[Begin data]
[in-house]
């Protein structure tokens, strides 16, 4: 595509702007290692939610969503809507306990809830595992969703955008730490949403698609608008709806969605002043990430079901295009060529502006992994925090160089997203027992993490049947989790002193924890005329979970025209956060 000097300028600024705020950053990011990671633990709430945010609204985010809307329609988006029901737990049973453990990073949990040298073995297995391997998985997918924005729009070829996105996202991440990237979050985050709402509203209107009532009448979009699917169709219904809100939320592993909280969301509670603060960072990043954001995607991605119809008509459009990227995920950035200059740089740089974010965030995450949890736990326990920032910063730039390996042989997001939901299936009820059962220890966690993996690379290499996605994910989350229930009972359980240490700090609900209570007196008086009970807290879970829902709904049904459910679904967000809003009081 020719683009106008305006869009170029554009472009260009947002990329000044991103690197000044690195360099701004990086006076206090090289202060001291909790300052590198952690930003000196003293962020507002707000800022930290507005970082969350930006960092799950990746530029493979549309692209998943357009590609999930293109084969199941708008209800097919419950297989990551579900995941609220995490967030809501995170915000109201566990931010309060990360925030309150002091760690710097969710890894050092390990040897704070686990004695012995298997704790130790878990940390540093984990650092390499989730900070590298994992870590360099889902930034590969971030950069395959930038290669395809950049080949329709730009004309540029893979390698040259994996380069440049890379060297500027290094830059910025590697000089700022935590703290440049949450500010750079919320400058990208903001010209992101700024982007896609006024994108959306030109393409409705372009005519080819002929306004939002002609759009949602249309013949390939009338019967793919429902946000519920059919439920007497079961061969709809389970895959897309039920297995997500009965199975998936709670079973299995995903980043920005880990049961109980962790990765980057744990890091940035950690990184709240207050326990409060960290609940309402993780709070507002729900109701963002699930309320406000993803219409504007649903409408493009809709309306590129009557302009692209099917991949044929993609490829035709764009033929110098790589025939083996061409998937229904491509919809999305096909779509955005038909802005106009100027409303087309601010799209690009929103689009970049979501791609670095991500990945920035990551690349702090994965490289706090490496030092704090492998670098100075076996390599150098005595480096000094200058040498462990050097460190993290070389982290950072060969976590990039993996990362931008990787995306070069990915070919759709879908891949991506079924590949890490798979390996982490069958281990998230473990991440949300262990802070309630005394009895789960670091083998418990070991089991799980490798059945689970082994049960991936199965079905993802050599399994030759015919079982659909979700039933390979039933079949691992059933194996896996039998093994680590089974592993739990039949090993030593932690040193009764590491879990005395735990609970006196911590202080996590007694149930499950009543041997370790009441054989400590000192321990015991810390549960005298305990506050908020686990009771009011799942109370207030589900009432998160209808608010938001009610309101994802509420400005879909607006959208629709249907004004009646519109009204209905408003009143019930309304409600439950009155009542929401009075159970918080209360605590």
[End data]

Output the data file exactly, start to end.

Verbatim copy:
[in-house]
């Protein structure tokens, strides 16, 4: 595509702007290692939610969503809507306990809830595992969703955008730490949403698609608008709806969605002043990430079901295009060529502006992994925090160089997203027992993490049947989790002193924890005329979970025209956060 000097300028600024705020950053990011990671633990709430945010609204985010809307329609988006029901737990049973453990990073949990040298073995297995391997998985997918924005729009070829996105996202991440990237979050985050709402509203209107009532009448979009699917169709219904809100939320592993909280969301509670603060960072990043954001995607991605119809008509459009990227995920950035200059740089740089974010965030995450949890736990326990920032910063730039390996042989997001939901299936009820059962220890966690993996690379290499996605994910989350229930009972359980240490700090609900209570007196008086009970807290879970829902709904049904459910679904967000809003009081 020719683009106008305006869009170029554009472009260009947002990329000044991103690197000044690195360099701004990086006076206090090289202060001291909790300052590198952690930003000196003293962020507002707000800022930290507005970082969350930006960092799950990746530029493979549309692209998943357009590609999930293109084969199941708008209800097919419950297989990551579900995941609220995490967030809501995170915000109201566990931010309060990360925030309150002091760690710097969710890894050092390990040897704070686990004695012995298997704790130790878990940390540093984990650092390499989730900070590298994992870590360099889902930034590969971030950069395959930038290669395809950049080949329709730009004309540029893979390698040259994996380069440049890379060297500027290094830059910025590697000089700022935590703290440049949450500010750079919320400058990208903001010209992101700024982007896609006024994108959306030109393409409705372009005519080819002929306004939002002609759009949602249309013949390939009338019967793919429902946000519920059919439920007497079961061969709809389970895959897309039920297995997500009965199975998936709670079973299995995903980043920005880990049961109980962790990765980057744990890091940035950690990184709240207050326990409060960290609940309402993780709070507002729900109701963002699930309320406000993803219409504007649903409408493009809709309306590129009557302009692209099917991949044929993609490829035709764009033929110098790589025939083996061409998937229904491509919809999305096909779509955005038909802005106009100027409303087309601010799209690009929103689009970049979501791609670095991500990945920035990551690349702090994965490289706090490496030092704090492998670098100075076996390599150098005595480096000094200058040498462990050097460190993290070389982290950072060969976590990039993996990362931008990787995306070069990915070919759709879908891949991506079924590949890490798979390996982490069958281990998230473990991440949300262990802070309630005394009895789960670091083998418990070991089991799980490798059945689970082994049960991936199965079905993802050599399994030759015919079982659909979700039933390979039933079949691992059933194996896996039998093994680590089974592993739990039949090993030593932690040193009764590491879990005395735990609970006196911590202080996590007694149930499950009543041997370790009441054989400590000192321990015991810390549960005298305990506050908020686990009771009011799942109370207030589900009432998160209808608010938001009610309101994802509420400005879909607006959208629709249907004004009646519109009204209905408003009143019930309304409600439950009155009542929401009075159970918080209360605590």